Patricia (Patty) Nolan
2023 Candidate for Cambridge City Council
1. Experience with Cambridge nonprofits. Do you have work or volunteer experience with Cambridge nonprofits?
Yes. Over the years, I have been a board member of several non profits in Cambridge - Cambridge School Volunteers, Children’s Village, Cambridge United for Education, Green Decade Cambridge, Green Streets INitiative. (and other non Cambridge ones like ArtsForKIdsFoundation, Yale SOM alumni Assn, and others). I have volunteered with many additional non profits including Mothers Out Front, HEET, and numerous times helping with events like Many Helping Hands.
2. Valuing nonprofit expertise. Cambridge nonprofits deliver programs and services across a wide range of missions, from early education and youth development, to affordable housing production and management, arts and culture exposure and education, food security, environmental preservation, civic engagement (or community involvement), and much more. As a result, nonprofit leaders and staff are often well positioned to advise the City on program policies related to their clients and consumers. Will you use your position on the City Council to ensure that the City incorporates the voice and expertise of nonprofit leaders into planning around current City priorities?
Yes. I recognize the value of non profit work through personal experience and working closely on issues and seeing how critical people in the non profit sector are to addressing issues. I worked for several non profits, including ICA - on worker ownership and community enterprises as a strategy to address income equality and economic mobility, LISC - on economic development for Greater Boston area Community Development Corporation. I founded a small business in the 1990s - a telecom reseller - to focus on providing non profits with savings in order to devote more resources to other areas. And through this professional experience along with board and volunteer experience, I know firsthand that the deep expertise of nonprofits is an asset and a strength - and the city should use it more. When I host committee hearings, I reach out to non profits working on the issue so their input can be included and we can all better understand their perspective and/or so their voices can be heard. I always seek to include in policy orders a requirement to include neighborhood voices and relevant community organizations, which for me included non profits. We should ensure that every board, commission, task force and committee setup by the city has representation from the nonprofits in the city - those most allied with or knowledgeable about about the topic.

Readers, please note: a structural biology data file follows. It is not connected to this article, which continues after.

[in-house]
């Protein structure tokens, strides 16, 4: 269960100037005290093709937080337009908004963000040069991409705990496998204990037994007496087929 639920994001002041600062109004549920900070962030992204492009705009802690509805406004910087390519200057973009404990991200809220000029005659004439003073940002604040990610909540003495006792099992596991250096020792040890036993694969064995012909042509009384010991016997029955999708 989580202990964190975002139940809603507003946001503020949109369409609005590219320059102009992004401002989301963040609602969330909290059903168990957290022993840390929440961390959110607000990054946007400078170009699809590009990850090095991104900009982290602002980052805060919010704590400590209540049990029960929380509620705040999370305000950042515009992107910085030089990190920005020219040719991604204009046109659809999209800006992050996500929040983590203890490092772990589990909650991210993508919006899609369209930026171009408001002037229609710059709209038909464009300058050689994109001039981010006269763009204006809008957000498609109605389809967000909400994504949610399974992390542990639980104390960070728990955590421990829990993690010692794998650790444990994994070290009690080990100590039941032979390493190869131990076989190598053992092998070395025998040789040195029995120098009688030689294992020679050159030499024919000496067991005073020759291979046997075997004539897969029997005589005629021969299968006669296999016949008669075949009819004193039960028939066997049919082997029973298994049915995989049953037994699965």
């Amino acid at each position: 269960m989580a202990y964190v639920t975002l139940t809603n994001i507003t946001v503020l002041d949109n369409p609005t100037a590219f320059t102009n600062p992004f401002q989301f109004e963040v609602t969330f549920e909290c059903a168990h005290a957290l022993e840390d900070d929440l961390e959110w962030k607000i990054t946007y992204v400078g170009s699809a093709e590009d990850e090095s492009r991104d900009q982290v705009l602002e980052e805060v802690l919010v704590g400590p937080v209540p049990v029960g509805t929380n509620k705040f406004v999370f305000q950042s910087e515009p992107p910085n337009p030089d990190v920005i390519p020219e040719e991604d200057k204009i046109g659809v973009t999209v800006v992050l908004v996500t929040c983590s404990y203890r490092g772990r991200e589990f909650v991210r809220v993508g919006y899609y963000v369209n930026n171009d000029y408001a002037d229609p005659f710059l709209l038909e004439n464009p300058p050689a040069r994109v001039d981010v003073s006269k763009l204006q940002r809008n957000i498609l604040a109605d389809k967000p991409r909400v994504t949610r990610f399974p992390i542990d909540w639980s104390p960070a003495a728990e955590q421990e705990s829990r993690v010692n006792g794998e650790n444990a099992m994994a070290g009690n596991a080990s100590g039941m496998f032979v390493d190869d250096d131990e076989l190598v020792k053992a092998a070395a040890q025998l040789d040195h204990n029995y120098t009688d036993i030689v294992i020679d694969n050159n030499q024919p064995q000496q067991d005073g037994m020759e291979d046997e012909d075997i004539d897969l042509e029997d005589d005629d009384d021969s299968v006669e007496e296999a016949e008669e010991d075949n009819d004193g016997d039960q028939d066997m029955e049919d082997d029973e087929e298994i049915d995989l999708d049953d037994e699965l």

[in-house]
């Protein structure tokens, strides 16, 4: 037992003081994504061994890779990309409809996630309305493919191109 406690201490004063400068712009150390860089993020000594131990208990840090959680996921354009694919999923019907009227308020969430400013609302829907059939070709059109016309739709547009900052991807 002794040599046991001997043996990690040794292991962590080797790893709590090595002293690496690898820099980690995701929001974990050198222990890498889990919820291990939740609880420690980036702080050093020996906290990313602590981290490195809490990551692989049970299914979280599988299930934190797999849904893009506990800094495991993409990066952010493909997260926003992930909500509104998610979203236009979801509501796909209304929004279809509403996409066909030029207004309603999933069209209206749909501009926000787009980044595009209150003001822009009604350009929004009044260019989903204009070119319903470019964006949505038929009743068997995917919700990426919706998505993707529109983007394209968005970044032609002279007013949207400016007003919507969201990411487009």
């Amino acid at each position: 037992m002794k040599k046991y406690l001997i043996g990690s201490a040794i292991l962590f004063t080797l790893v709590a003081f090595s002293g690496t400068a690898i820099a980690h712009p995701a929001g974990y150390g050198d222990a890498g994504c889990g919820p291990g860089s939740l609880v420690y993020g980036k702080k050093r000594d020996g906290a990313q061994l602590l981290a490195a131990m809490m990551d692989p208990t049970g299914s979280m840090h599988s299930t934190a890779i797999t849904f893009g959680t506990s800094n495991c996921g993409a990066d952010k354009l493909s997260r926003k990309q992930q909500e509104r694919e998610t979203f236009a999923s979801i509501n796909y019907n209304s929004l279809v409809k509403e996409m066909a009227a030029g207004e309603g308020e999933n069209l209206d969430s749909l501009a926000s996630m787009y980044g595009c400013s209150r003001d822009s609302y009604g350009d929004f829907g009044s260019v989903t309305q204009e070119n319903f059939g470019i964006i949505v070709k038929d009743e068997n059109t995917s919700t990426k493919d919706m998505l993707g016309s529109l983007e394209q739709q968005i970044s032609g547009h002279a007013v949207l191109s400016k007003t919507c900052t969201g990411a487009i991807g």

3. Limiting application of Anti-Aid Amendment. With the exception of contracts for services, the Anti-Aid Amendment of the MA Constitution prohibits municipalities from directly distributing funds raised through taxation to nonprofits. While the City provides financial support to nonprofits through contracting, this approach increased administrative burdens, can cause cash-flow issues due to payment delays, and limits creativity in developing new funding opportunities. It also can create an incentive for the City to start new initiatives rather than invest in programs already well established in the community. Will you use your position on the City Council to limit the application of the Anti-Aid Amendment to tax generated revenue only, in order to maximize the resources available to Cambridge nonprofits?